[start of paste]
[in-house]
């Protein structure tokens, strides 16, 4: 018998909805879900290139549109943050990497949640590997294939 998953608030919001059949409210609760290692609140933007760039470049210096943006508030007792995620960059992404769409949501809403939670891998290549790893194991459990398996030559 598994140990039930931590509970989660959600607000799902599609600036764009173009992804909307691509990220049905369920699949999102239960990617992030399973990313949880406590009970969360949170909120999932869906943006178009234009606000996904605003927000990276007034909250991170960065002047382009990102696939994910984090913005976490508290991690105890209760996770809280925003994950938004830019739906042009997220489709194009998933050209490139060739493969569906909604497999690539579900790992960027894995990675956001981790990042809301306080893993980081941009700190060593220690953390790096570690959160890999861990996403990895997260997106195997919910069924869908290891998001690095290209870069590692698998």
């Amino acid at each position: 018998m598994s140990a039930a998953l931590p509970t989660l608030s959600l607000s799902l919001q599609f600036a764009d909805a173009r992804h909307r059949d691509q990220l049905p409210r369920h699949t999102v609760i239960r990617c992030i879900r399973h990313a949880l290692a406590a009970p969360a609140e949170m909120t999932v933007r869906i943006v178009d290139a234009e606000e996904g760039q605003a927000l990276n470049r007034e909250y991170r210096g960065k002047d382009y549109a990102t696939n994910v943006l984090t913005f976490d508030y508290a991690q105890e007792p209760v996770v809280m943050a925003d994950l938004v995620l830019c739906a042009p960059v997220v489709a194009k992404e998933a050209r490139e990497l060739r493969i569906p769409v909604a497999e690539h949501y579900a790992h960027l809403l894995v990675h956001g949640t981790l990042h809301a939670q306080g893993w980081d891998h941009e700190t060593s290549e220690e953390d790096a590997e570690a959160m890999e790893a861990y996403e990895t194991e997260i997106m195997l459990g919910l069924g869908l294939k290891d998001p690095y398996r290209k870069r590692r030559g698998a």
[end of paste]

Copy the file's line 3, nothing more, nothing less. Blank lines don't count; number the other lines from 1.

């Amino acid at each position: 018998m598994s140990a039930a998953l931590p509970t989660l608030s959600l607000s799902l919001q599609f600036a764009d909805a173009r992804h909307r059949d691509q990220l049905p409210r369920h699949t999102v609760i239960r990617c992030i879900r399973h990313a949880l290692a406590a009970p969360a609140e949170m909120t999932v933007r869906i943006v178009d290139a234009e606000e996904g760039q605003a927000l990276n470049r007034e909250y991170r210096g960065k002047d382009y549109a990102t696939n994910v943006l984090t913005f976490d508030y508290a991690q105890e007792p209760v996770v809280m943050a925003d994950l938004v995620l830019c739906a042009p960059v997220v489709a194009k992404e998933a050209r490139e990497l060739r493969i569906p769409v909604a497999e690539h949501y579900a790992h960027l809403l894995v990675h956001g949640t981790l990042h809301a939670q306080g893993w980081d891998h941009e700190t060593s290549e220690e953390d790096a590997e570690a959160m890999e790893a861990y996403e990895t194991e997260i997106m195997l459990g919910l069924g869908l294939k290891d998001p690095y398996r290209k870069r590692r030559g698998a």